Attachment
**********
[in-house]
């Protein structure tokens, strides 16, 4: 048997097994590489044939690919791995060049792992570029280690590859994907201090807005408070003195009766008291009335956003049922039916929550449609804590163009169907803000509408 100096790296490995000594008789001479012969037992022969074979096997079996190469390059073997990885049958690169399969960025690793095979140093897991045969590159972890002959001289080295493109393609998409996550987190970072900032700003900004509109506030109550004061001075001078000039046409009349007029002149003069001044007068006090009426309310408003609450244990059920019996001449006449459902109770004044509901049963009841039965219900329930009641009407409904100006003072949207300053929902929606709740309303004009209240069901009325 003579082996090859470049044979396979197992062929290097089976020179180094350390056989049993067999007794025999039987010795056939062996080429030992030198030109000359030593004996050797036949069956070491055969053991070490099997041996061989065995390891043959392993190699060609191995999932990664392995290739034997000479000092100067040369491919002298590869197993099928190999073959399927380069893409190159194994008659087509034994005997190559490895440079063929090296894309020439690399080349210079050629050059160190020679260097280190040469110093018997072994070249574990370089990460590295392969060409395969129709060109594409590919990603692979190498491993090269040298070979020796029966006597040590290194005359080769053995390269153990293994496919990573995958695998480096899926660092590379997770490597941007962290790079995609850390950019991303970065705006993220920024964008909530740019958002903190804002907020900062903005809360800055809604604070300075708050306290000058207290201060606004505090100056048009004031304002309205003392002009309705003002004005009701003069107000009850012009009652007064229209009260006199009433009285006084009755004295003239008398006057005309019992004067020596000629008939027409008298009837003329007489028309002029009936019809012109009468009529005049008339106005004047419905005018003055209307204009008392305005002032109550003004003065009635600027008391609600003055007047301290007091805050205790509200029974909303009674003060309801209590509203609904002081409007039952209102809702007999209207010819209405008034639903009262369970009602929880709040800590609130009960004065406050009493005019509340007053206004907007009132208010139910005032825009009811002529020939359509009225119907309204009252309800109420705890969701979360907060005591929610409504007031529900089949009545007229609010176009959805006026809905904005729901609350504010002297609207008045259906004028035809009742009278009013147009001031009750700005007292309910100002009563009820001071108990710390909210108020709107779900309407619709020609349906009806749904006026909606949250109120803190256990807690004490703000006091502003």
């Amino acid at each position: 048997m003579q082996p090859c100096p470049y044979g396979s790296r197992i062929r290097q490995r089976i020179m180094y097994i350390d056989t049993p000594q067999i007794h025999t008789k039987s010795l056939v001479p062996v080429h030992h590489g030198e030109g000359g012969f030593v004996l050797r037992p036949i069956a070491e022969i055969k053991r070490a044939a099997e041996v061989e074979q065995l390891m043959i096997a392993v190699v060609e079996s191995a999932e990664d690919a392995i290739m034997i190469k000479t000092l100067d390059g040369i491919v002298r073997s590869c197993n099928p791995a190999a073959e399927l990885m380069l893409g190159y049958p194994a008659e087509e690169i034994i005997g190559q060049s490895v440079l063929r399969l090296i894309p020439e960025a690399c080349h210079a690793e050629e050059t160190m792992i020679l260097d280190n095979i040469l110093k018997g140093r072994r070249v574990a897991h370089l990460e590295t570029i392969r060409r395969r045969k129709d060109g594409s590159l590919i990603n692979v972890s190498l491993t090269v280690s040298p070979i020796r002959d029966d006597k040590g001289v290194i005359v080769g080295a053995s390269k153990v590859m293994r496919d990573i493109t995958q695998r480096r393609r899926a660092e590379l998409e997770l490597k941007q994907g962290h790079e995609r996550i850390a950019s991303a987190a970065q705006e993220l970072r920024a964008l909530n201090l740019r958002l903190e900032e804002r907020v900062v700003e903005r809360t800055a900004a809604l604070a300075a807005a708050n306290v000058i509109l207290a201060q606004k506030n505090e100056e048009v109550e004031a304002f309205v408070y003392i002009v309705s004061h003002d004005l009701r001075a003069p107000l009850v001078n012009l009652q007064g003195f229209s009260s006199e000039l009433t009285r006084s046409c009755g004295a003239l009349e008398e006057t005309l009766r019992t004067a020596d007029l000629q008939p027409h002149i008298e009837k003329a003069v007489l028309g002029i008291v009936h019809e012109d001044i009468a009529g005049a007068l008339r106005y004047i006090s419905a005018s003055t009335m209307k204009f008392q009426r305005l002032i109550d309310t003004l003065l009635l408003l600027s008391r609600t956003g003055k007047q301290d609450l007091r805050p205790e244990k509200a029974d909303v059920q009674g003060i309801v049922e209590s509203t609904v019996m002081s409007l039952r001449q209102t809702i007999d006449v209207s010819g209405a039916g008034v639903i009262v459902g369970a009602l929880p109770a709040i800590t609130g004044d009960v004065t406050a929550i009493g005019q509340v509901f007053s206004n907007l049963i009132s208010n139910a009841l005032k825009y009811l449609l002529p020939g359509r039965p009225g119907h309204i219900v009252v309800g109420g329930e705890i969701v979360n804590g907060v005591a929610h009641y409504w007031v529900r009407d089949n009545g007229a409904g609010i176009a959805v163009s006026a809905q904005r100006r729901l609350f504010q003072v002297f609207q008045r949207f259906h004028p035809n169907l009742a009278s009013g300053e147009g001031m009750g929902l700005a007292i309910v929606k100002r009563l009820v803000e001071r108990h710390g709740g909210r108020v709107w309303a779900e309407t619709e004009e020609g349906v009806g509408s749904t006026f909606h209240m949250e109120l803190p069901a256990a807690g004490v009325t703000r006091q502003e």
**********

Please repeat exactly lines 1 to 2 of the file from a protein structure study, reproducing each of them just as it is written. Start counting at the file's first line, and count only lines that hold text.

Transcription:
[in-house]
């Protein structure tokens, strides 16, 4: 048997097994590489044939690919791995060049792992570029280690590859994907201090807005408070003195009766008291009335956003049922039916929550449609804590163009169907803000509408 100096790296490995000594008789001479012969037992022969074979096997079996190469390059073997990885049958690169399969960025690793095979140093897991045969590159972890002959001289080295493109393609998409996550987190970072900032700003900004509109506030109550004061001075001078000039046409009349007029002149003069001044007068006090009426309310408003609450244990059920019996001449006449459902109770004044509901049963009841039965219900329930009641009407409904100006003072949207300053929902929606709740309303004009209240069901009325 003579082996090859470049044979396979197992062929290097089976020179180094350390056989049993067999007794025999039987010795056939062996080429030992030198030109000359030593004996050797036949069956070491055969053991070490099997041996061989065995390891043959392993190699060609191995999932990664392995290739034997000479000092100067040369491919002298590869197993099928190999073959399927380069893409190159194994008659087509034994005997190559490895440079063929090296894309020439690399080349210079050629050059160190020679260097280190040469110093018997072994070249574990370089990460590295392969060409395969129709060109594409590919990603692979190498491993090269040298070979020796029966006597040590290194005359080769053995390269153990293994496919990573995958695998480096899926660092590379997770490597941007962290790079995609850390950019991303970065705006993220920024964008909530740019958002903190804002907020900062903005809360800055809604604070300075708050306290000058207290201060606004505090100056048009004031304002309205003392002009309705003002004005009701003069107000009850012009009652007064229209009260006199009433009285006084009755004295003239008398006057005309019992004067020596000629008939027409008298009837003329007489028309002029009936019809012109009468009529005049008339106005004047419905005018003055209307204009008392305005002032109550003004003065009635600027008391609600003055007047301290007091805050205790509200029974909303009674003060309801209590509203609904002081409007039952209102809702007999209207010819209405008034639903009262369970009602929880709040800590609130009960004065406050009493005019509340007053206004907007009132208010139910005032825009009811002529020939359509009225119907309204009252309800109420705890969701979360907060005591929610409504007031529900089949009545007229609010176009959805006026809905904005729901609350504010002297609207008045259906004028035809009742009278009013147009001031009750700005007292309910100002009563009820001071108990710390909210108020709107779900309407619709020609349906009806749904006026909606949250109120803190256990807690004490703000006091502003």